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Pregnant woman killed by train in Shiga

27 Comments

A pregnant woman was killed after she was hit by a train at JR Minami-Kusatsu Station in Shiga Prefecture, police said Monday.

According to police, the incident occurred at around 11 a.m. Sunday. Witnesses were quoted as saying that the 28-year-old woman was on the edge of the platform when she suddenly collapsed. As she went down, her head leaned over the edge of the platform and she was hit by an incoming limited express train arriving at the station, police said.

The woman sustained severe injuries and was rushed to hospital but was pronounced dead on arrival.

According to police, the woman was four months pregnant. Witnesses said she appeared ill and was holding her stomach before she collapsed.

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27 Comments
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Morning sickness I guess? Its a shame no one could help her.

-6 ( +1 / -7 )

Very sad, RIP

2 ( +4 / -2 )

And why are there no guardrails at the platform that could have prevented her from getting hit? This was a totally preventable tragedy that JR should take responsibility .

-26 ( +1 / -25 )

Terrible accident!

1 ( +3 / -2 )

And why are there no guardrails at the platform that could have prevented her from getting hit? This was a totally preventable tragedy that JR should take responsibility .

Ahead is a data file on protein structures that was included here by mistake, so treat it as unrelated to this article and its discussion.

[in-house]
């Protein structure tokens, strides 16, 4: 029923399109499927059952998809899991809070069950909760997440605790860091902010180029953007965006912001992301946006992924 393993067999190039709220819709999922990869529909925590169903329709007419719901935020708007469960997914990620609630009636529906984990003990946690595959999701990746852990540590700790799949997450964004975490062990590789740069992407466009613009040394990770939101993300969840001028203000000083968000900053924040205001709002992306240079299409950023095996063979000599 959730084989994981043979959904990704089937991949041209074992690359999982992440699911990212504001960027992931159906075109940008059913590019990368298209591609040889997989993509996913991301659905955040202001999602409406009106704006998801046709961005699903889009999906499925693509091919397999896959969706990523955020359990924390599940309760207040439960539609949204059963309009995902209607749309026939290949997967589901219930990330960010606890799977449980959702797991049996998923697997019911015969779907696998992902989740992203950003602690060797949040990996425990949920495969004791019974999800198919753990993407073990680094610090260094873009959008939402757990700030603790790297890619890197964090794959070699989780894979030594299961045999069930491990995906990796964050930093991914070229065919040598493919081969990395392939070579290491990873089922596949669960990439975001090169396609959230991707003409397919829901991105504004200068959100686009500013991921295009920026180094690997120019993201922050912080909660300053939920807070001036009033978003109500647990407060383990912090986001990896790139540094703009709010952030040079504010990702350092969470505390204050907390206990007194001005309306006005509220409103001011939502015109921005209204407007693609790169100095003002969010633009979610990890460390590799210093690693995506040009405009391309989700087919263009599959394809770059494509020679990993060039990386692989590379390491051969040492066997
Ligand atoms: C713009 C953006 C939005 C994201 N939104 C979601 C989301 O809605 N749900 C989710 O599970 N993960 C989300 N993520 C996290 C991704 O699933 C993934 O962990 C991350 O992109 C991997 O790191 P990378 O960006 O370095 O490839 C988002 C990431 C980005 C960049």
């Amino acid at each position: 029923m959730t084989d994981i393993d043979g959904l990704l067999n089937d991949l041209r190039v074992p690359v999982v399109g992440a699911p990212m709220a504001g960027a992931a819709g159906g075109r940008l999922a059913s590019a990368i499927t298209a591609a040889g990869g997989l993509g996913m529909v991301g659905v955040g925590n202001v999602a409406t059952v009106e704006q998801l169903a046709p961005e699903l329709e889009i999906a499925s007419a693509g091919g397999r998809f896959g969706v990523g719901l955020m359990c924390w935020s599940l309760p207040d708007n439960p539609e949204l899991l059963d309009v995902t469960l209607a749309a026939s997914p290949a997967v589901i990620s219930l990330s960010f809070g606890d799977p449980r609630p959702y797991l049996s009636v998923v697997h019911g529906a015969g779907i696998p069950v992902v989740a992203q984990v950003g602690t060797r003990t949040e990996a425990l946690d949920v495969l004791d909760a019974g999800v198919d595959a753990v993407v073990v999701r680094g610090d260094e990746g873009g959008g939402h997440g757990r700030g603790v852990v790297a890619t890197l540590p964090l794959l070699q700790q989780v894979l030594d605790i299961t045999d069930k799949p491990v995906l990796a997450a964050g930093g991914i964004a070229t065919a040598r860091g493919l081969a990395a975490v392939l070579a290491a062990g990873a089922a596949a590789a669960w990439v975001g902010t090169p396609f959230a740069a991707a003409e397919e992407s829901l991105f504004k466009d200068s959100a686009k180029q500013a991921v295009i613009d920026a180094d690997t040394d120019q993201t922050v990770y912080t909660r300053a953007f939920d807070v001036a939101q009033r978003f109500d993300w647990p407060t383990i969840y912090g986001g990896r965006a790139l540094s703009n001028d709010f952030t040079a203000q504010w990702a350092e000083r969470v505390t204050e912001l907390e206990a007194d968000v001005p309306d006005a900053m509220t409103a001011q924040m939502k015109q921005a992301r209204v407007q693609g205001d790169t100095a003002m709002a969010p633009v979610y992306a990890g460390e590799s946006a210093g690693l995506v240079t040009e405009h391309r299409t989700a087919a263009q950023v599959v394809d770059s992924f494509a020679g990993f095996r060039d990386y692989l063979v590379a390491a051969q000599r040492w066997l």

Not everything in the world is someone's fault. If you really feel the need to attribute fault to someone, you could put it on the woman for not standing behind the yellow line as they announce before every single train - particularly if she was feeling unwell. But in all reality, it's not her fault either, it's just a really unfortunately circumstance and really sad.

21 ( +23 / -3 )

"And why are there no guardrails at the platform that could have prevented her from getting hit? This was a totally preventable tragedy that JR should take responsibility ."

Do you really think no one has looked into this problem? They have, and they are currently testing advanced dynamic barriers. Have honestly never realized that trains are different? Different trains stop at the same station. You cant just have a railing and a door open. Because different trains have different doors and different doors that are different lengths apart.

2 ( +5 / -2 )

Devastating accident. Totally hit me for six as my wife had a funny turn on a station's platform when pregnant with our third child; I luckily happened to be there so was able to catch her. JHC. My sincerest thoughts to her and her child's loved ones. Extremely upsetting; when you think of how happy and excited her partner, grandparents and perhaps siblings if any would be at the thought of the new family member on their way. Phffff.

5 ( +8 / -3 )

A very terrible freak accident and an incredibly sad tragedy. My heart goes out to the woman, her unborn child and her family.

2 ( +3 / -1 )

RIP. @Yubaru, how about when you are feeling ill, then not come to close to the tracks? This was an accident.

0 ( +0 / -0 )

Do you really think no one has looked into this problem?

Yes....because this IS the land of closing the barn door after the horses run away, along with the rest of the farm as well.

The guard rails should be installed on all platforms, no excuses, none. Where I live there are automatic gates, and all platforms have walls not "rails" and have been there from the time the platforms were put into service and not an after thought.

A wall or rail would have prevented this from happening.

-7 ( +0 / -7 )

Oh my god that is so deeply tragic. My wife is 4 moths pregnant.

Where was her husband? I always go out with my wife when she goes anywhere to support her.

-7 ( +0 / -7 )

Did the woman literally collapse or just lean over for a few seconds and not realize a train was coming?